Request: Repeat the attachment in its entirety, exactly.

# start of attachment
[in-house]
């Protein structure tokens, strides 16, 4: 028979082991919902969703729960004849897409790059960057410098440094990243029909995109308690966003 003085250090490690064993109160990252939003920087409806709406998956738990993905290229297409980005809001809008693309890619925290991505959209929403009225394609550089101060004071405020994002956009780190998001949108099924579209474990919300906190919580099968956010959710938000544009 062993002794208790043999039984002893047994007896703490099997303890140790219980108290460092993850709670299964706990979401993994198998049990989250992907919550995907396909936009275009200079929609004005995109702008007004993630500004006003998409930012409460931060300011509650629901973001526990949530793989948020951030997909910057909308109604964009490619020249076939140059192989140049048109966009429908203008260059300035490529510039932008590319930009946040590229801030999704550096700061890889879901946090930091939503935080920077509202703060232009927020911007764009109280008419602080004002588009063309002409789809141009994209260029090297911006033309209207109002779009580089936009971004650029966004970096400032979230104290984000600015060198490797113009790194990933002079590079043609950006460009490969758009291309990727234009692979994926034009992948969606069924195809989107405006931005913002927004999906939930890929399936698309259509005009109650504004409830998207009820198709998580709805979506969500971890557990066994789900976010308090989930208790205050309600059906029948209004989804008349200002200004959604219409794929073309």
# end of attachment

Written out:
[in-house]
């Protein structure tokens, strides 16, 4: 028979082991919902969703729960004849897409790059960057410098440094990243029909995109308690966003 003085250090490690064993109160990252939003920087409806709406998956738990993905290229297409980005809001809008693309890619925290991505959209929403009225394609550089101060004071405020994002956009780190998001949108099924579209474990919300906190919580099968956010959710938000544009 062993002794208790043999039984002893047994007896703490099997303890140790219980108290460092993850709670299964706990979401993994198998049990989250992907919550995907396909936009275009200079929609004005995109702008007004993630500004006003998409930012409460931060300011509650629901973001526990949530793989948020951030997909910057909308109604964009490619020249076939140059192989140049048109966009429908203008260059300035490529510039932008590319930009946040590229801030999704550096700061890889879901946090930091939503935080920077509202703060232009927020911007764009109280008419602080004002588009063309002409789809141009994209260029090297911006033309209207109002779009580089936009971004650029966004970096400032979230104290984000600015060198490797113009790194990933002079590079043609950006460009490969758009291309990727234009692979994926034009992948969606069924195809989107405006931005913002927004999906939930890929399936698309259509005009109650504004409830998207009820198709998580709805979506969500971890557990066994789900976010308090989930208790205050309600059906029948209004989804008349200002200004959604219409794929073309």